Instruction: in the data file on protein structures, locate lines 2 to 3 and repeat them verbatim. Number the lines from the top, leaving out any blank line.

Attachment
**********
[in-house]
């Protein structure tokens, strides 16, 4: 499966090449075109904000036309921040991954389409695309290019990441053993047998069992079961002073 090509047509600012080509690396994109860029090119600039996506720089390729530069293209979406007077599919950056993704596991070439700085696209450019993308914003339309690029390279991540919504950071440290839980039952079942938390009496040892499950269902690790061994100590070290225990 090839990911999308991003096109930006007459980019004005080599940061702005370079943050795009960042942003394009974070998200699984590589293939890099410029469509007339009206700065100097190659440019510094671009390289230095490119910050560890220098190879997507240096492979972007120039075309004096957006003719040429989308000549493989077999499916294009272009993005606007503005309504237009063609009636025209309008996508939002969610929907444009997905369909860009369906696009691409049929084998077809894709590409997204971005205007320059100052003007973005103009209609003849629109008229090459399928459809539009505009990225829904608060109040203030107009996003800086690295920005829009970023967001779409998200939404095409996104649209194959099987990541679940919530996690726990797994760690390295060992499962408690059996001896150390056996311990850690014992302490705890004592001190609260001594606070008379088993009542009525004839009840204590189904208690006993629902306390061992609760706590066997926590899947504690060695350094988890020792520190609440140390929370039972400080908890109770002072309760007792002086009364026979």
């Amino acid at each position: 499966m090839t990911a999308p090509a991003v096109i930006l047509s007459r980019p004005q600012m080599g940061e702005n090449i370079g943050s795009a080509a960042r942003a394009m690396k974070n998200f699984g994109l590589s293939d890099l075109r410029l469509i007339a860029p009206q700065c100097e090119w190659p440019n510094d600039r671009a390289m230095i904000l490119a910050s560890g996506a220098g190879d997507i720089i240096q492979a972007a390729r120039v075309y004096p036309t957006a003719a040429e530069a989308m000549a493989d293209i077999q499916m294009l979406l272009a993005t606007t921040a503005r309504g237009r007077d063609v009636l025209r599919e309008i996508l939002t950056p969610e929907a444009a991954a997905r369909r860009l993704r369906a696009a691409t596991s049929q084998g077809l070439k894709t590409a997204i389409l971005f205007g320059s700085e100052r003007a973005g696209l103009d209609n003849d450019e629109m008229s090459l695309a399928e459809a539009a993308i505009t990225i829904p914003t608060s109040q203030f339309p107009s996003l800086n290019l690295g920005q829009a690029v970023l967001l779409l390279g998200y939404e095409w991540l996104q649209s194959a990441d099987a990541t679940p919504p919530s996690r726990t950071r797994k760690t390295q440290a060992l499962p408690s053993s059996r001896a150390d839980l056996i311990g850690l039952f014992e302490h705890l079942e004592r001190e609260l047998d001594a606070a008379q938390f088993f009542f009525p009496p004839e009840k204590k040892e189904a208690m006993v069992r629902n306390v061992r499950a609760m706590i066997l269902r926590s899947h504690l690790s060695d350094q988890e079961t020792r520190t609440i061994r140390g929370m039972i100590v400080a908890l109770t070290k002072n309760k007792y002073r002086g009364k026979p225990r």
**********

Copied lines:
């Protein structure tokens, strides 16, 4: 499966090449075109904000036309921040991954389409695309290019990441053993047998069992079961002073 090509047509600012080509690396994109860029090119600039996506720089390729530069293209979406007077599919950056993704596991070439700085696209450019993308914003339309690029390279991540919504950071440290839980039952079942938390009496040892499950269902690790061994100590070290225990 090839990911999308991003096109930006007459980019004005080599940061702005370079943050795009960042942003394009974070998200699984590589293939890099410029469509007339009206700065100097190659440019510094671009390289230095490119910050560890220098190879997507240096492979972007120039075309004096957006003719040429989308000549493989077999499916294009272009993005606007503005309504237009063609009636025209309008996508939002969610929907444009997905369909860009369906696009691409049929084998077809894709590409997204971005205007320059100052003007973005103009209609003849629109008229090459399928459809539009505009990225829904608060109040203030107009996003800086690295920005829009970023967001779409998200939404095409996104649209194959099987990541679940919530996690726990797994760690390295060992499962408690059996001896150390056996311990850690014992302490705890004592001190609260001594606070008379088993009542009525004839009840204590189904208690006993629902306390061992609760706590066997926590899947504690060695350094988890020792520190609440140390929370039972400080908890109770002072309760007792002086009364026979």
């Amino acid at each position: 499966m090839t990911a999308p090509a991003v096109i930006l047509s007459r980019p004005q600012m080599g940061e702005n090449i370079g943050s795009a080509a960042r942003a394009m690396k974070n998200f699984g994109l590589s293939d890099l075109r410029l469509i007339a860029p009206q700065c100097e090119w190659p440019n510094d600039r671009a390289m230095i904000l490119a910050s560890g996506a220098g190879d997507i720089i240096q492979a972007a390729r120039v075309y004096p036309t957006a003719a040429e530069a989308m000549a493989d293209i077999q499916m294009l979406l272009a993005t606007t921040a503005r309504g237009r007077d063609v009636l025209r599919e309008i996508l939002t950056p969610e929907a444009a991954a997905r369909r860009l993704r369906a696009a691409t596991s049929q084998g077809l070439k894709t590409a997204i389409l971005f205007g320059s700085e100052r003007a973005g696209l103009d209609n003849d450019e629109m008229s090459l695309a399928e459809a539009a993308i505009t990225i829904p914003t608060s109040q203030f339309p107009s996003l800086n290019l690295g920005q829009a690029v970023l967001l779409l390279g998200y939404e095409w991540l996104q649209s194959a990441d099987a990541t679940p919504p919530s996690r726990t950071r797994k760690t390295q440290a060992l499962p408690s053993s059996r001896a150390d839980l056996i311990g850690l039952f014992e302490h705890l079942e004592r001190e609260l047998d001594a606070a008379q938390f088993f009542f009525p009496p004839e009840k204590k040892e189904a208690m006993v069992r629902n306390v061992r499950a609760m706590i066997l269902r926590s899947h504690l690790s060695d350094q988890e079961t020792r520190t609440i061994r140390g929370m039972i100590v400080a908890l109770t070290k002072n309760k007792y002073r002086g009364k026979p225990r």